Buffalo Sabres: Why do they keep raising ticket prices every year?

Nov 21, 2016; Buffalo, NY, USA; Fans enter the KeyBank Center to watch a game between the Buffalo Sabres and the Calgary Flames. Mandatory Credit: Timothy T. Ludwig-USA TODAY Sports
Nov 21, 2016; Buffalo, NY, USA; Fans enter the KeyBank Center to watch a game between the Buffalo Sabres and the Calgary Flames. Mandatory Credit: Timothy T. Ludwig-USA TODAY Sports /

The Buffalo Sabres have once again raised ticket prices, but is it justified, especially after six seasons without playoff hockey?

Benjamin Franklin famously once said the only certainties in life, were death and taxes. Maybe we should now add yearly price increases for tickets to watch the Buffalo Sabres.

Of course, this comment is made with tongue slightly in cheek. However, it doesn’t change the fact the Sabres have increased ticket prices every year since Terry Pegula bought the franchise in 2011.

Before we go any further, let’s make it clear this article is not about finding some excuse to bash Pegula. He (and his wife Kim) have received more than their fair share of criticism of late, with Buffalo sports fans becoming increasingly exasperated by the lack of success for the Sabres and Bills.

However, you have to wonder sometimes if this criticism is undeserved? And not just because Buffalo could be minus one — if not both — of their major sports franchises, if it weren’t for the Pegulas.

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Regardless, it is still worth looking into the reasoning behind the Sabres continuing to increase ticket prices. Especially when you consider it has now been six seasons since Buffalo enjoyed any playoff hockey.

The main reason comes down to a clause in the NHL’s collective bargaining agreement. The clause essentially encourages teams to increase ticket prices, in order to participate in the league’s revenue-sharing program.

The program takes money from teams such as the Leafs and Rangers, who can easily afford to spend more than the salary cap. It is then distributed among franchises such as the Sabres, who play in less lucrative markets.

However, in order for teams such as the Sabres to qualify for this payout, they must have gate receipts of at least 75 percent of the NHL’s average ticket prices. Fall below this mark, and you must submit a forward-thinking three-year business plan, which presents a framework for improving your financial position.

However, while the continued ticket increases are understandable from a business perspective, at what point do you put the fans first? For example, there are some NHL teams who have refused to raise ticket prices in seasons where they don’t qualify for the playoffs.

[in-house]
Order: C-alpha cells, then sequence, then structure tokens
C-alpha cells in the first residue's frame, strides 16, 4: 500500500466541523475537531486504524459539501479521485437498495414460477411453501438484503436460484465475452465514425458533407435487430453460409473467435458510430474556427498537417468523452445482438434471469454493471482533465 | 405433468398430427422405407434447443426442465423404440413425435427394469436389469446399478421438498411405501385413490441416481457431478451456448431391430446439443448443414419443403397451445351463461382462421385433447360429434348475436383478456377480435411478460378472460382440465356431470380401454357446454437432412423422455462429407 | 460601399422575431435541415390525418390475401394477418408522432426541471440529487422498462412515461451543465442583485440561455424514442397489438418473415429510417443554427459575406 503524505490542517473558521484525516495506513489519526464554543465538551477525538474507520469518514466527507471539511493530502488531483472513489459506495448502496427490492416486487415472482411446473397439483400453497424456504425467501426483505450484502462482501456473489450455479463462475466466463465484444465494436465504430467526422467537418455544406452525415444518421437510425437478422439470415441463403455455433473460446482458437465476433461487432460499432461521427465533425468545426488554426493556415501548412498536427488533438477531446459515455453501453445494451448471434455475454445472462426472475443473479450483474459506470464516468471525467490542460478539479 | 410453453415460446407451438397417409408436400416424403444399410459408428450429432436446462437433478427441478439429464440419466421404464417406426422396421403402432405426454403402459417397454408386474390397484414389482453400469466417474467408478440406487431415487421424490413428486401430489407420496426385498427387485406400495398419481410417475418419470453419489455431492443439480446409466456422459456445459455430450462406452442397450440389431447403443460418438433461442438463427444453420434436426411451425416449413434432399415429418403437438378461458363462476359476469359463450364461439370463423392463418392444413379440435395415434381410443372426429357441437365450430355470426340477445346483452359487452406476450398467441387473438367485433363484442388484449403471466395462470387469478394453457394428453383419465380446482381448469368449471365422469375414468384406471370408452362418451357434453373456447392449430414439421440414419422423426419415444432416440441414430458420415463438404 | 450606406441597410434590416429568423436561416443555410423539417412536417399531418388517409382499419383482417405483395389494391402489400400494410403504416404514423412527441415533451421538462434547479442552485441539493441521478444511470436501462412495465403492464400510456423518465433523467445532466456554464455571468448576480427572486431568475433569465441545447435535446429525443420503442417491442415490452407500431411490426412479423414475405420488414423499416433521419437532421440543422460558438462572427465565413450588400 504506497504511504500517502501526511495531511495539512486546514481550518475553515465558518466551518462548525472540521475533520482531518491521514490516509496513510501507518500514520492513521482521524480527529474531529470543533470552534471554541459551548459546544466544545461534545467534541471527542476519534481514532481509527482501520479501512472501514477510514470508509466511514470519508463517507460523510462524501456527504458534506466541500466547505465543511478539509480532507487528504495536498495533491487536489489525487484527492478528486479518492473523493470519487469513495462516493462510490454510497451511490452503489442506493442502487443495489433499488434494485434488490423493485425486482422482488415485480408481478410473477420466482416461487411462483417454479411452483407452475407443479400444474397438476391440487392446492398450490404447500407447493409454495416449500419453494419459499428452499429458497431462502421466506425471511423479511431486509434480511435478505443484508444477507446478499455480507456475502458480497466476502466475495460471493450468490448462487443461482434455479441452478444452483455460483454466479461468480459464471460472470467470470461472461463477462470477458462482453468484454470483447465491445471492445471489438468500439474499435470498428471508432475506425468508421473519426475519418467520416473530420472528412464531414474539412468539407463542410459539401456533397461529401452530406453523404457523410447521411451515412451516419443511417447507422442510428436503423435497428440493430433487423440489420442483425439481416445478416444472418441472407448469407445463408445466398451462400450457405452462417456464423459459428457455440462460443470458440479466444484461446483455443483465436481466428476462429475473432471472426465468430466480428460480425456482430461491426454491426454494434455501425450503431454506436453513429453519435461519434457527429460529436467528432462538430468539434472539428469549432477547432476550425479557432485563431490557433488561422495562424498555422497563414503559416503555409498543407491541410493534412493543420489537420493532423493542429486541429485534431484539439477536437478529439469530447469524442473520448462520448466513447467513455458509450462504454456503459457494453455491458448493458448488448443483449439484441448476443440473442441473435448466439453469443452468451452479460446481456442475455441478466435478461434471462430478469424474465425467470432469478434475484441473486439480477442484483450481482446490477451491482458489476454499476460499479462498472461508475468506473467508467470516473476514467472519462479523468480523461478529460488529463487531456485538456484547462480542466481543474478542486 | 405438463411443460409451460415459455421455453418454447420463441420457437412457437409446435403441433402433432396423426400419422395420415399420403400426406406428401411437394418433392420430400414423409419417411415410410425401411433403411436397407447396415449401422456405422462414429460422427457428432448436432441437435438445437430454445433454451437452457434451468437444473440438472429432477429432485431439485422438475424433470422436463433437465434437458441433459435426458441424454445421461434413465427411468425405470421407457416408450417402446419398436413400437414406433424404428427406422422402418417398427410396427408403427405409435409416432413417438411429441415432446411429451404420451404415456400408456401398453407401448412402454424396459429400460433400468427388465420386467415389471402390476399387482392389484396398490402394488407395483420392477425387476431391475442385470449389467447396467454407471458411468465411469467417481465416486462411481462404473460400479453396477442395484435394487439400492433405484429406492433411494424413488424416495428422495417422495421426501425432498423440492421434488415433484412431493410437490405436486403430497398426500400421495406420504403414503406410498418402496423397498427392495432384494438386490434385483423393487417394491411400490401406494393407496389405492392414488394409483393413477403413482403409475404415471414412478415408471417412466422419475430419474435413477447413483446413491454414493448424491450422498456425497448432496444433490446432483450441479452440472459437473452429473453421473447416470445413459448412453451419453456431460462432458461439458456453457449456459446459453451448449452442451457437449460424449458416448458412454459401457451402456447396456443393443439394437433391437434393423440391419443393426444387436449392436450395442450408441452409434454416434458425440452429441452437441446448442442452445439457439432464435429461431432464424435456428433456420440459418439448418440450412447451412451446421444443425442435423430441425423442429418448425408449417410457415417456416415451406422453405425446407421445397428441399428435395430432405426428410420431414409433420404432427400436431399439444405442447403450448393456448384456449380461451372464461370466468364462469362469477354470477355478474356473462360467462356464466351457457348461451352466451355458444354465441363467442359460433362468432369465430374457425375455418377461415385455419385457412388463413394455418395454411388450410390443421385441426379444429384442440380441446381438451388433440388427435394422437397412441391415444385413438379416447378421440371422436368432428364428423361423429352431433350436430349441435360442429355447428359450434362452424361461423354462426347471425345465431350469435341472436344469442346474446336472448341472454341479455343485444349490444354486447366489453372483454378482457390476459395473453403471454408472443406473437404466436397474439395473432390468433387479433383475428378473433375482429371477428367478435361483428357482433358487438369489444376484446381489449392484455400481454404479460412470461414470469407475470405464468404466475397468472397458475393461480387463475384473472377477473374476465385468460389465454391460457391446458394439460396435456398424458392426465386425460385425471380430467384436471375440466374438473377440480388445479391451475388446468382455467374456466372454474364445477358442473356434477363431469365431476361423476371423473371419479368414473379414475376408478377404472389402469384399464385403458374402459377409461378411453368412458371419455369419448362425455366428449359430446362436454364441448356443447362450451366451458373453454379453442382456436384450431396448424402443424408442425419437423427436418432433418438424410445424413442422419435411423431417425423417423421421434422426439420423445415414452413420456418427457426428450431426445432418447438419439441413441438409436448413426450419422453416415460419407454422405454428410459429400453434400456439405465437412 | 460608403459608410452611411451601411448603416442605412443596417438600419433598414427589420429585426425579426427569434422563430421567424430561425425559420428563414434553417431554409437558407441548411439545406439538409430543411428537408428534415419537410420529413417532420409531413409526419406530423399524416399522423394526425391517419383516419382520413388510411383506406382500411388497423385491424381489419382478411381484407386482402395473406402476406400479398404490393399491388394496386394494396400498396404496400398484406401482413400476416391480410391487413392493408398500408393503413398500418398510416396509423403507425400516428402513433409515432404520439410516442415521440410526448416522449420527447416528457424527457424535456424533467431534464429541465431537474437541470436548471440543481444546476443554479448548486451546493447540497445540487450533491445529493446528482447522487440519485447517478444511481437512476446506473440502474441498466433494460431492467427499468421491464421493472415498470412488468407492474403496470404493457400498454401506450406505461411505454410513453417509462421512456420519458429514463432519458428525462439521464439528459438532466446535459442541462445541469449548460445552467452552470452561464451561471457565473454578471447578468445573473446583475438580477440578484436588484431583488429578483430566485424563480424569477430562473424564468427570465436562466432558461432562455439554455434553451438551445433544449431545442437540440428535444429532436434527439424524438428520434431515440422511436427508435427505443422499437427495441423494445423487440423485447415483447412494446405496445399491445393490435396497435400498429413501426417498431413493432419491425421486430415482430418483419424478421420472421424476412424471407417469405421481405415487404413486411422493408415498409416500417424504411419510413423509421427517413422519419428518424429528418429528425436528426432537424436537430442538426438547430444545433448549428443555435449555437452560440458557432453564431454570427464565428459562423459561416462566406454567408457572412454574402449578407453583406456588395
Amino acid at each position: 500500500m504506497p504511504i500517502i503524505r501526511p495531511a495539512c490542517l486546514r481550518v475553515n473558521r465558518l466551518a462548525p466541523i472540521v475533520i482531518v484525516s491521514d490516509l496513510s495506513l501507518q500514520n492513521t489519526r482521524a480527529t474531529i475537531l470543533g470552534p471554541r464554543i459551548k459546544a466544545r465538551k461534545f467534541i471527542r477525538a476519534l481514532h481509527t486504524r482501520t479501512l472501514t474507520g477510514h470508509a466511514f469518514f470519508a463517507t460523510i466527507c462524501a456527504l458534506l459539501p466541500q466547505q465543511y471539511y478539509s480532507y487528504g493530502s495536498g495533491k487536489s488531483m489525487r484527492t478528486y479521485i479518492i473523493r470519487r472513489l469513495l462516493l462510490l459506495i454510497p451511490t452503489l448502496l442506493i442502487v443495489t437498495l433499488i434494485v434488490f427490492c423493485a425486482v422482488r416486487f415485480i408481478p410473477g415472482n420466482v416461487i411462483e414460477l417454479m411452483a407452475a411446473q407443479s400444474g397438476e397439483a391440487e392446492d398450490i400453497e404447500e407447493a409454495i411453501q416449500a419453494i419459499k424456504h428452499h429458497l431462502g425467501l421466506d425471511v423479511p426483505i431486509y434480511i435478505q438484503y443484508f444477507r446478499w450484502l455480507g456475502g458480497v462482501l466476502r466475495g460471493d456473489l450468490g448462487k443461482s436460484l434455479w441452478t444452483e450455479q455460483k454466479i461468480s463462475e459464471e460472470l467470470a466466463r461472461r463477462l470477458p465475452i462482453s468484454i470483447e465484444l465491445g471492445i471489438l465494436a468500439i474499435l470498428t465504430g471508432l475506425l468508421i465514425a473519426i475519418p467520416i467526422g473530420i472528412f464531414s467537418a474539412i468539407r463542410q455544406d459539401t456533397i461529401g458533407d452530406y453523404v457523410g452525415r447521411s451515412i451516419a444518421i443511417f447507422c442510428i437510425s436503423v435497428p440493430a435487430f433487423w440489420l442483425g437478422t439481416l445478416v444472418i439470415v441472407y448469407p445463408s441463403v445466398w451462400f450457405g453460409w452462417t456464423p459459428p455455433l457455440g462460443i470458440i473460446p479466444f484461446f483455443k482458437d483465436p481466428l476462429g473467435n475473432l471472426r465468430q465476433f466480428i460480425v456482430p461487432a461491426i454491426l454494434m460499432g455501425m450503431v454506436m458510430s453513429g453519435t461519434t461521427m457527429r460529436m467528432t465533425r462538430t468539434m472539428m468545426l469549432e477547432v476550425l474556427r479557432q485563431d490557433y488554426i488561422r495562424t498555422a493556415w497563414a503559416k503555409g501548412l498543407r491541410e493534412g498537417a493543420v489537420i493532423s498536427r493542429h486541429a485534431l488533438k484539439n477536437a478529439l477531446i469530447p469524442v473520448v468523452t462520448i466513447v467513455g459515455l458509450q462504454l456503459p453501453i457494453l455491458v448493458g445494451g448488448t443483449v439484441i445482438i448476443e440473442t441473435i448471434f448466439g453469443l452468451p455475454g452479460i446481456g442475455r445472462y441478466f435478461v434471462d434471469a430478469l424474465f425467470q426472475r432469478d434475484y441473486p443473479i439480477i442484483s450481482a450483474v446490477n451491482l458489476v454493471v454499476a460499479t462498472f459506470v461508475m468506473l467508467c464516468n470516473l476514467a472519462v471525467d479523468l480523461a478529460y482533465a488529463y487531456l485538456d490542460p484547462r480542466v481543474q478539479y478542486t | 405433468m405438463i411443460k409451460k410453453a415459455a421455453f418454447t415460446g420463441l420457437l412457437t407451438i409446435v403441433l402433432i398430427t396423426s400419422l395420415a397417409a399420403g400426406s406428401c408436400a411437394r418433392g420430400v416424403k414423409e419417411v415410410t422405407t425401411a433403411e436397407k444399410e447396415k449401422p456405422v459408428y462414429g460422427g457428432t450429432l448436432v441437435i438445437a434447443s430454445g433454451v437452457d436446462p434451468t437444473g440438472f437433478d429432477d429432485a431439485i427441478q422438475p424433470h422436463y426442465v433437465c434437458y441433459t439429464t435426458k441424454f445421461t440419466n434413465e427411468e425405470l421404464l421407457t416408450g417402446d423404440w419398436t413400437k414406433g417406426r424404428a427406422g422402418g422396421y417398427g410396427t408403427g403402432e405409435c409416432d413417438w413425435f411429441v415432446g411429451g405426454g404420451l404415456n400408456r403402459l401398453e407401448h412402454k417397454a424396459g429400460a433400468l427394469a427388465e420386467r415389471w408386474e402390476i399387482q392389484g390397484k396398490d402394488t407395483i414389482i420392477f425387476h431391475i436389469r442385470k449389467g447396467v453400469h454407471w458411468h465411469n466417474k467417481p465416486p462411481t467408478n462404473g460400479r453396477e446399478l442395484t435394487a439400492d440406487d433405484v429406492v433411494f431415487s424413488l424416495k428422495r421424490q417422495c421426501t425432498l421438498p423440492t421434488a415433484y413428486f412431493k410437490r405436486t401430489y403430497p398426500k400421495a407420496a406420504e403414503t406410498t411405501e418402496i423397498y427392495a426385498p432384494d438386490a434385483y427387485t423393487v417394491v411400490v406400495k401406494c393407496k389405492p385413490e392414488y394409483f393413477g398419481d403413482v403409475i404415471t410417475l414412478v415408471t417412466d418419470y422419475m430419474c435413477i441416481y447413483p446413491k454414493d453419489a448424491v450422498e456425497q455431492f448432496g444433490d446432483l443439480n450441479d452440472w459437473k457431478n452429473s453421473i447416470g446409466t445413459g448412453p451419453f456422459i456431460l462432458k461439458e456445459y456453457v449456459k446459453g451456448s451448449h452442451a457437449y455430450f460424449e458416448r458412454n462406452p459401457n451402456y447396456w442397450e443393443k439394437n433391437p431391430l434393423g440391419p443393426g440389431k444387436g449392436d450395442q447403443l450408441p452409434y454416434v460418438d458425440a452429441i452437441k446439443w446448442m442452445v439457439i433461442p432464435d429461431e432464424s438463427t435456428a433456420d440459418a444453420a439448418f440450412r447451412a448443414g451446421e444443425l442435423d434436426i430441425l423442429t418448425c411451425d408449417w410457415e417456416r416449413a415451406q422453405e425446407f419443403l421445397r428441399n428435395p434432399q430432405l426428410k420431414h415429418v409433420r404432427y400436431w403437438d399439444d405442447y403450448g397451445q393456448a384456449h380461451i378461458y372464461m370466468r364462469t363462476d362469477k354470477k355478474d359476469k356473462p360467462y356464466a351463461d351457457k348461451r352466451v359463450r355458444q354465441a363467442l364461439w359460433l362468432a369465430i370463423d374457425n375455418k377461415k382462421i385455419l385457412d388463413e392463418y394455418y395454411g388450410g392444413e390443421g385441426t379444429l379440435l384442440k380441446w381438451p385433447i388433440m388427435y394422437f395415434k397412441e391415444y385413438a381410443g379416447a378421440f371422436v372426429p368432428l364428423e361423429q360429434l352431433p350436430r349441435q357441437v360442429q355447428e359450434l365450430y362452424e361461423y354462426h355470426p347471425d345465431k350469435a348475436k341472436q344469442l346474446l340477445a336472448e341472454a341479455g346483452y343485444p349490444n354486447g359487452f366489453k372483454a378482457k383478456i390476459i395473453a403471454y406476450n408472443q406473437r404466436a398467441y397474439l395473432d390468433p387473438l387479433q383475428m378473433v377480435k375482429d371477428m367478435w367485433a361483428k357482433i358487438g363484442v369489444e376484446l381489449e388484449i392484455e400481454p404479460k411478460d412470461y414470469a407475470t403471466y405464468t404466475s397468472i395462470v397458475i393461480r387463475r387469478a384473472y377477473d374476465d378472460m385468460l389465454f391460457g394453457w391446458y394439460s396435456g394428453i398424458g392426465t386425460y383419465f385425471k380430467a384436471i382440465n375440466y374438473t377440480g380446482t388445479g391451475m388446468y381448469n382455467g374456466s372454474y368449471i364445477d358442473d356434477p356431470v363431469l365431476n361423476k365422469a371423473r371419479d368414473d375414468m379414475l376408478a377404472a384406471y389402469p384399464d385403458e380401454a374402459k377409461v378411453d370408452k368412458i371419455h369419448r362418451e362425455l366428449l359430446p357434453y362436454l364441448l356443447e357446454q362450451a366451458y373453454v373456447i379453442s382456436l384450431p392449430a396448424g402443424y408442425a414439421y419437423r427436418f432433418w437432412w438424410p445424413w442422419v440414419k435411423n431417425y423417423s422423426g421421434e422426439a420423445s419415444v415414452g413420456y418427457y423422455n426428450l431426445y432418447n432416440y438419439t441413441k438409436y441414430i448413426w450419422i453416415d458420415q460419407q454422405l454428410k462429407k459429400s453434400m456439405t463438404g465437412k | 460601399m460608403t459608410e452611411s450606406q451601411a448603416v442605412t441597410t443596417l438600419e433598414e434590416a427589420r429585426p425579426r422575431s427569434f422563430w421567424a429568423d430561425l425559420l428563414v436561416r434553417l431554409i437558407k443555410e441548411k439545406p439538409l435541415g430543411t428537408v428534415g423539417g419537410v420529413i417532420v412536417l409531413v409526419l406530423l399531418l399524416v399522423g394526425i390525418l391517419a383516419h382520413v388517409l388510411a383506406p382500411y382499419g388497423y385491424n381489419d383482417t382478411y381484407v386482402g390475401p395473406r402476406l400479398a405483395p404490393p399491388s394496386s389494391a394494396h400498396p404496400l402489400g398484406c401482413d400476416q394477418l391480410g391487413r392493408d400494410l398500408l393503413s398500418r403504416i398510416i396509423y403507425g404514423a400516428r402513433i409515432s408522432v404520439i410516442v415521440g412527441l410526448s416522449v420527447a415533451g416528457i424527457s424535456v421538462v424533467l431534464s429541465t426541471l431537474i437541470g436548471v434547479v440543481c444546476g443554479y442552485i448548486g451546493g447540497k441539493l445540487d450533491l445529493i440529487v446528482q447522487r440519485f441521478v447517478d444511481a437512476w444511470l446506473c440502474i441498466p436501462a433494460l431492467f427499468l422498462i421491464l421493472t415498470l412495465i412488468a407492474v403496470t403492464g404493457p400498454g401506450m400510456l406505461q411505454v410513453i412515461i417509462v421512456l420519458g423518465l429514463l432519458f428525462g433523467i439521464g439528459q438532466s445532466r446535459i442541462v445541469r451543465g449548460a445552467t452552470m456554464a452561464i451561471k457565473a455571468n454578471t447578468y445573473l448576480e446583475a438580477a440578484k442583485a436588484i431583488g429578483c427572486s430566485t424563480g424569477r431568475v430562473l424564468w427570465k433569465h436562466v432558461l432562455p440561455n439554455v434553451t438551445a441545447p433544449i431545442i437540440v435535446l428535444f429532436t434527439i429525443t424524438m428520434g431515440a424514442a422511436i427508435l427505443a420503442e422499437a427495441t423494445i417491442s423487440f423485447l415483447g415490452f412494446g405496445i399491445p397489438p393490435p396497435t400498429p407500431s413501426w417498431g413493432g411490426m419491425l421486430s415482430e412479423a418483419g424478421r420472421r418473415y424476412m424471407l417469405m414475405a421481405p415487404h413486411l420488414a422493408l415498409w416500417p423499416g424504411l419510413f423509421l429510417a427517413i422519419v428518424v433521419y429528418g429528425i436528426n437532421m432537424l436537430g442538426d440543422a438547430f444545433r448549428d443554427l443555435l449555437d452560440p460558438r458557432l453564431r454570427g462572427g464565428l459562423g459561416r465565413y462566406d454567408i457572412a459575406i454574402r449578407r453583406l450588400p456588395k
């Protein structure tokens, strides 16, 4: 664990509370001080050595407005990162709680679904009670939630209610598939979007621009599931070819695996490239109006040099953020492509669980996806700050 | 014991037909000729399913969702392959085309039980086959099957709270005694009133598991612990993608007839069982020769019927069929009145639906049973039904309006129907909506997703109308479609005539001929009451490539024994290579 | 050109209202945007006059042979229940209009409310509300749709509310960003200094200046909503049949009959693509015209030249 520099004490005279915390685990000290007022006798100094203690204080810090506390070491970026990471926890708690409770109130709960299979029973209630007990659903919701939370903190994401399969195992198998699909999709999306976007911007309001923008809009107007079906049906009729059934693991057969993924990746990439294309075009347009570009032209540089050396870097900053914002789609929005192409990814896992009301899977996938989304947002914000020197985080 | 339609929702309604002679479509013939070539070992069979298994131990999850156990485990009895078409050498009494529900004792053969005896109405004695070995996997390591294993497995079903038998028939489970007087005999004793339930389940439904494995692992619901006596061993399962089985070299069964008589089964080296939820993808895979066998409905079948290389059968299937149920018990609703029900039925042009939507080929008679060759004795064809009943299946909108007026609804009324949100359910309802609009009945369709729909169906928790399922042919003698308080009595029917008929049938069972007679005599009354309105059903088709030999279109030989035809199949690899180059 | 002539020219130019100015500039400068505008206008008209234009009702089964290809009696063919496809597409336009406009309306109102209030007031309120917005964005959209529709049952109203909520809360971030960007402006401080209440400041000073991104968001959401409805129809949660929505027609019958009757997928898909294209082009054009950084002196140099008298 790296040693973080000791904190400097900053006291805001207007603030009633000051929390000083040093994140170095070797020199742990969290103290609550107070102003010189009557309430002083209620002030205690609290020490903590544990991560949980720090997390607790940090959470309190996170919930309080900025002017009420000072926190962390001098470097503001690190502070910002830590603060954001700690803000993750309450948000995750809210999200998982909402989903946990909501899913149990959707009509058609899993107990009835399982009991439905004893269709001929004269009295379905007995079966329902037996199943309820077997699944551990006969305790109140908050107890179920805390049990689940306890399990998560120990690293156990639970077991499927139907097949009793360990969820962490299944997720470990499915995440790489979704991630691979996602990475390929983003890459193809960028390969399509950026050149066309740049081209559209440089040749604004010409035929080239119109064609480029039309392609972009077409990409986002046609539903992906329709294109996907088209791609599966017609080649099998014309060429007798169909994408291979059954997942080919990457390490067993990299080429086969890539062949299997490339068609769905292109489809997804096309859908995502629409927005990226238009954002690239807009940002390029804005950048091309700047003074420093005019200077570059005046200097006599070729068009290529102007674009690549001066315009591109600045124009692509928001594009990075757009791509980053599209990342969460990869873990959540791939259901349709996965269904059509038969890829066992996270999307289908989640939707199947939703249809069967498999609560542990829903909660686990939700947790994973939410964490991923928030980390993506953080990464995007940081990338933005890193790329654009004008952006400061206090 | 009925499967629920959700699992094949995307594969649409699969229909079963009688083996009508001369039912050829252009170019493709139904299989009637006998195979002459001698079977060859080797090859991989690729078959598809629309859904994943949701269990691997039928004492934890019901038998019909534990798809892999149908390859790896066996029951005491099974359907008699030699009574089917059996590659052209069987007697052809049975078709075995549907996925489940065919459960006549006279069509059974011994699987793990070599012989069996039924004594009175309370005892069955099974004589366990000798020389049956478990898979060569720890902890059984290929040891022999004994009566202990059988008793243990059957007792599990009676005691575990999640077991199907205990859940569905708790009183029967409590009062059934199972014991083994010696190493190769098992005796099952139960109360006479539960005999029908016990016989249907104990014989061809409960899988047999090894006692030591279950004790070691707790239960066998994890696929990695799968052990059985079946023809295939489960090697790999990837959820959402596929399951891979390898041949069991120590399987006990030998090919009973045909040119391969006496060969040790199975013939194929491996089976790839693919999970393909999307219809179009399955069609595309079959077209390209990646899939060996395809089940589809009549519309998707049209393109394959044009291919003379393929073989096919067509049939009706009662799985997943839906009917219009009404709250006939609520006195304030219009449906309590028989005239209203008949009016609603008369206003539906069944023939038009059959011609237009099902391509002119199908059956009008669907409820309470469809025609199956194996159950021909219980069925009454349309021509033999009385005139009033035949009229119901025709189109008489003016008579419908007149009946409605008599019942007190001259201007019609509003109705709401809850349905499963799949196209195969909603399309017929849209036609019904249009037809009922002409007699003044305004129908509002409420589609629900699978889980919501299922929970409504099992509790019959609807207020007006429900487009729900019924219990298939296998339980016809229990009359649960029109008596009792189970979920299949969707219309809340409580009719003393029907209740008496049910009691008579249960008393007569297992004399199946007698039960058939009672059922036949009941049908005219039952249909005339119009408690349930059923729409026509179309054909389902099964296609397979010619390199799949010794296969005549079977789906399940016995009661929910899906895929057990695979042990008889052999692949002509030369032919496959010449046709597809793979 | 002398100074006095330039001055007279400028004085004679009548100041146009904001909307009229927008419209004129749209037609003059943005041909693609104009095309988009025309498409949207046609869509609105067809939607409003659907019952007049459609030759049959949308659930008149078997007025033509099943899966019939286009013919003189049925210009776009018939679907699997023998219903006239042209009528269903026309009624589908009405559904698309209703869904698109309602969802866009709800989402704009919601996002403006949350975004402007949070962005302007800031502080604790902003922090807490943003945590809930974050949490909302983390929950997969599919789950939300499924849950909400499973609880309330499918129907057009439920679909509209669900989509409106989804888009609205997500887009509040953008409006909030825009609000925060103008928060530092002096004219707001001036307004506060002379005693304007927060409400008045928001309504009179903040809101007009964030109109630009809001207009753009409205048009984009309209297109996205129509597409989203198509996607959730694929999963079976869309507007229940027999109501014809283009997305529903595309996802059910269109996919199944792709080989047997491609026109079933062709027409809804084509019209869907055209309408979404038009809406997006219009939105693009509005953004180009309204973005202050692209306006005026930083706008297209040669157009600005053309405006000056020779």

Further, even if money is the number one priority, don’t you risk alienating your fan base, especially if the Sabres continue to miss the playoffs? Fortunately for the franchise, they can point towards supply and demand.

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Two seasons ago, the Sabres announced a renewal rate of 93 percent from season ticket holders, with an increase to 97 percent last year. In addition, most of the fans on the waiting list these past two years, were able to get seats, showing the almost insatiable passion of local hockey fans.

Again though, surely at some point there is a risk of these numbers starting to drop, if the product on the ice doesn’t improve. In that respect, John Vogl of The Buffalo News makes an interesting observation.

Vogl points out that since Pegula purchased the team, the salary cap has risen 22.9 percent. However, in that same period, Sabres’ ticket prices have increased between 31.0 and 47.1 percent, depending on where you are seated in the arena.

One way the Sabres try to offset the price increases for season-ticket holders, is to refund 2.5 percent of the cost in the form of a SabreBucks card. The card can be used inside KeyBank Center or towards buying a game ticket.

All ticket invoices were accompanied by a letter from John Sinclair, who is the Sabres’ vice president of tickets and service. As reported by Vogl, the letter said:

"“While this past season did not live up to our expectations, we look forward to what the future holds for the young talent already on the roster and a continued pursuit of a championship for the city of Buffalo….As always, thank you for being a proud Sabres fan and a season ticket holder.”"

You have to wonder how proud Sabres fans are right now, in light of recent seasons – yes, you can understand the Sabres’ perspective from a business standpoint, but you can also appreciate the fans’ increasing frustration. The sooner the team starts winning again, the better for everyone.

Next: 4 takeaways from Jason Botterill's press conference

What’s your perspective on the Sabres’ once again increasing ticket prices? Do you accept the NHL is a bottom-line business, do you see both sides of the story, or do you believe this latest increase is totally unjustified? Share your thoughts in the comments section.